FILE PHOTO: Members of the Russian service take part in the opening ceremony of military exercise Zapad-2021 conducted by the Armed Forces of Russia and Belarus at the Obuz-Lesnovsky Training Ground in Brest Region, Belarus September 9, 2021. The picture was taken on September 9, 2021. Vadim Yakubyonok/Belta/Handout Via Reuters
September 11, 2021
MOSCOW (Reuters) – Russia used new combat robots and tactical vehicles on the second day of the active main phase of a major military exercise with its former Soviet ally Belarus, the Defense Ministry said on Saturday.
The “Zapad-2021” war game, which will run until next Thursday on the western fringes of Russia and Belarus, including sites close to EU borders, has worried Ukraine and some NATO countries.
The troops used Platform-M combat robots, which are remotely controlled and equipped with grenade launchers and machine guns, the ministry said in a statement. Russian news agencies said this was the first time such hardware had been used.
Russian media said that the new Sarmat-2 tactical vehicles have also been used.
President Vladimir Putin denied directing the exercise against any foreign power, saying he was prudent given the increase in NATO activity near Russia’s borders and its allies.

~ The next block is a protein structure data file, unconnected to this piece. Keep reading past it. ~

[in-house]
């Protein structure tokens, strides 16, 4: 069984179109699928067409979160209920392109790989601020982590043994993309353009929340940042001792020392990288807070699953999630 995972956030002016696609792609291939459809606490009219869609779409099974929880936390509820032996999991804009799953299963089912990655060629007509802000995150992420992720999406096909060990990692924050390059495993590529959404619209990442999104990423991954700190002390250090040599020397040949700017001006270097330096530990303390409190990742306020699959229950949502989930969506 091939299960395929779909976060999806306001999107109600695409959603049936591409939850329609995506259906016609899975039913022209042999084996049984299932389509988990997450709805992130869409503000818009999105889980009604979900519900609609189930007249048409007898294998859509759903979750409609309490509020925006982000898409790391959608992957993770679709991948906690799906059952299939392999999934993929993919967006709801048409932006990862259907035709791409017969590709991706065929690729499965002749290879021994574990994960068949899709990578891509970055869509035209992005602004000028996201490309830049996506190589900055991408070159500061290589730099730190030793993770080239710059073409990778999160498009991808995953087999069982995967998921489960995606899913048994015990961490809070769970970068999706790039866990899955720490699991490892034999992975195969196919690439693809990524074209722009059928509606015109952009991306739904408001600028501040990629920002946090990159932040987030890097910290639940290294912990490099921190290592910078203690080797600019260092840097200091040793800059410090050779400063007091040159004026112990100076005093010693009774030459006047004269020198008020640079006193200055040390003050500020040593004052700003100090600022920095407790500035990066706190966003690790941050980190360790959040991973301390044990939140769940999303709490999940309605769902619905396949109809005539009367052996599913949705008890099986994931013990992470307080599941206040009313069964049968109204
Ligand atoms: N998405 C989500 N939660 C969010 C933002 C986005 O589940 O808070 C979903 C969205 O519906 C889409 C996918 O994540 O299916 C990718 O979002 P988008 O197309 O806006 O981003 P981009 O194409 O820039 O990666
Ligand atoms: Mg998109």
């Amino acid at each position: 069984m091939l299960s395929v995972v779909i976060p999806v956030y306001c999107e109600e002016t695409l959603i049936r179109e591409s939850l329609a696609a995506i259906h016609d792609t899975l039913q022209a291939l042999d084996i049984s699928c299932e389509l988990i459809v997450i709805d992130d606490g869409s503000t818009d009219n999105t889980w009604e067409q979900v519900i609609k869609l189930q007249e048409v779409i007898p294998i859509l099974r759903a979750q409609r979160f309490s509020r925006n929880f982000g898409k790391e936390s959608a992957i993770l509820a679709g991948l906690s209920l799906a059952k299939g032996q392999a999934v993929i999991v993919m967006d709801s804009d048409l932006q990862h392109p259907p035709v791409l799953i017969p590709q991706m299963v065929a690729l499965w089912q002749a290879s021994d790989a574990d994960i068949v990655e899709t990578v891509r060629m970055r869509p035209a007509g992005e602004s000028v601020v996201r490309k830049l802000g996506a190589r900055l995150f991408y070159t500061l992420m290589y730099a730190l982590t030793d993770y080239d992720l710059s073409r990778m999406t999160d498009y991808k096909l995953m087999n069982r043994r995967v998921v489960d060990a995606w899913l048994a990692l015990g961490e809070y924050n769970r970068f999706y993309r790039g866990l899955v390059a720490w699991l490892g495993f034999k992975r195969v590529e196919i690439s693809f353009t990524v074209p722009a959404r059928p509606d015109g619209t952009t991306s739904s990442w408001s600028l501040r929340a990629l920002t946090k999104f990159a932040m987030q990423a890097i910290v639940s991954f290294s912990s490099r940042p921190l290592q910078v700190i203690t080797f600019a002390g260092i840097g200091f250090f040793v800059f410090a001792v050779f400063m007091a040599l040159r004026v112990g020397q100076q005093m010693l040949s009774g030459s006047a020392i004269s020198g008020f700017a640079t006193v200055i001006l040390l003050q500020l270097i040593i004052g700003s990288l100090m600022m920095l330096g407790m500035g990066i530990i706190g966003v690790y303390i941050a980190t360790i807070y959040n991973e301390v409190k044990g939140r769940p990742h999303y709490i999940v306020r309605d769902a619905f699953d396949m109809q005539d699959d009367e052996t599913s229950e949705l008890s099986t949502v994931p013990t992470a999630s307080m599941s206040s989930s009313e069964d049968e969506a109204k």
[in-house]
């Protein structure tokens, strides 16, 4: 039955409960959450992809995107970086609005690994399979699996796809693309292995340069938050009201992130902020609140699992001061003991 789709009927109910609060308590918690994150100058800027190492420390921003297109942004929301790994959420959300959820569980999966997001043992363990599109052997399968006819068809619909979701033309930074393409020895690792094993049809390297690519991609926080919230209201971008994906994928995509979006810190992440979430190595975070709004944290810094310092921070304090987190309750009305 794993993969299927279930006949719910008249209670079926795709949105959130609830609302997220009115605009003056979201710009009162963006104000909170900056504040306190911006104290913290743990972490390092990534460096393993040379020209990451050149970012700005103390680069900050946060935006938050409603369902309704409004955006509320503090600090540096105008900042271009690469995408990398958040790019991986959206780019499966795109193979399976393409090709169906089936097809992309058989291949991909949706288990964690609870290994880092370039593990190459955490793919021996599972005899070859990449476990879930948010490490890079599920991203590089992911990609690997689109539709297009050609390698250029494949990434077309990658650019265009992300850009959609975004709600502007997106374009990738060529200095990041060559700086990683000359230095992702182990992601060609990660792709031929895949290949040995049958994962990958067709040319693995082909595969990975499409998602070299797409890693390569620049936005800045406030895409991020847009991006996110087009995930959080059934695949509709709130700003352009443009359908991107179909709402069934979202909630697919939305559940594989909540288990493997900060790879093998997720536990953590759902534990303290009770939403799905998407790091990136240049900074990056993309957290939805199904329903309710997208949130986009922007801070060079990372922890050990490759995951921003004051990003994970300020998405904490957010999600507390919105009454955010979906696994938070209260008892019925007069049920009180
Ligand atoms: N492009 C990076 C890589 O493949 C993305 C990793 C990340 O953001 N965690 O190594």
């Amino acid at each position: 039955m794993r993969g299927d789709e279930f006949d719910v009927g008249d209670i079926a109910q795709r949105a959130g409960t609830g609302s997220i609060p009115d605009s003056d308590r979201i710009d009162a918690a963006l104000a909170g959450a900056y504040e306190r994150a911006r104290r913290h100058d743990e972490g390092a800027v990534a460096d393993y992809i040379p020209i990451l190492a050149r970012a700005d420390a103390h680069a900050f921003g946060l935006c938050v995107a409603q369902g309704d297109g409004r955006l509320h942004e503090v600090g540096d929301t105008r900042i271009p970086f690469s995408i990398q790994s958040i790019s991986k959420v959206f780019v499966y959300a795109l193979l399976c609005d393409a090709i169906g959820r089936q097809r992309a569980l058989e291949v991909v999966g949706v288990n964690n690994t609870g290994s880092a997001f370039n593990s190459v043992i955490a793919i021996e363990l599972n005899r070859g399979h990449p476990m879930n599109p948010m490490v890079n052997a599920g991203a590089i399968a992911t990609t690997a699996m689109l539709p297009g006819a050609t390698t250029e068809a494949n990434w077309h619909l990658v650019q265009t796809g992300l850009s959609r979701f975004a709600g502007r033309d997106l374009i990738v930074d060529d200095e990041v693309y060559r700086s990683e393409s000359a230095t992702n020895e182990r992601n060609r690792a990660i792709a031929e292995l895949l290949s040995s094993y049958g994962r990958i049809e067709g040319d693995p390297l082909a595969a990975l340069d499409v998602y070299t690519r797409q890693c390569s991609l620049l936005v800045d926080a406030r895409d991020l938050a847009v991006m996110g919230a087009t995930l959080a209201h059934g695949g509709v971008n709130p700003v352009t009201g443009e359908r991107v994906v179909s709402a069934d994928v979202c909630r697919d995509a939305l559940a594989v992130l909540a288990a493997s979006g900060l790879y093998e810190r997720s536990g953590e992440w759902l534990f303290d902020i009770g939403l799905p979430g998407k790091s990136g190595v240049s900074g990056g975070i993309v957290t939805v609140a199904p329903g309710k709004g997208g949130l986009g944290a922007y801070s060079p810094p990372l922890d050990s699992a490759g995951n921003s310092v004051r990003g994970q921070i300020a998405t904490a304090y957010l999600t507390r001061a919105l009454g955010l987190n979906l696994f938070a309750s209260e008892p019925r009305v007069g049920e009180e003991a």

Ukraine and neighboring countries such as NATO members Poland and Lithuania say such large exercises are so close to marginal risk and provocative.
“We need to realize that this (a Russian military attack on Estonia) may indeed happen in the coming years,” Martin Herrem, the commander of the Estonian Defense Forces, said in an interview on Friday evening.
BNS News Wire quoted him as saying, “Russia probably does not aim to capture us – it does not seek to gain control through occupation, but enjoys instability and influence.”
The maneuvers are held every four years, but this year’s exercise has been seen as a special gesture of Russia’s support for Belarus and its leader Alexander Lukashenko, who was excommunicated by the West to crack down on dissent has gone.
Russia sees Belarus as a strategically important buffer to its west, and helps keep Lukashenko in power with loans and political support while he crushed a popular uprising last year.
(Reporting by Alexander Marrow in Moscow and Andreas Saitas in Vilnius, Editing by Ros Russell)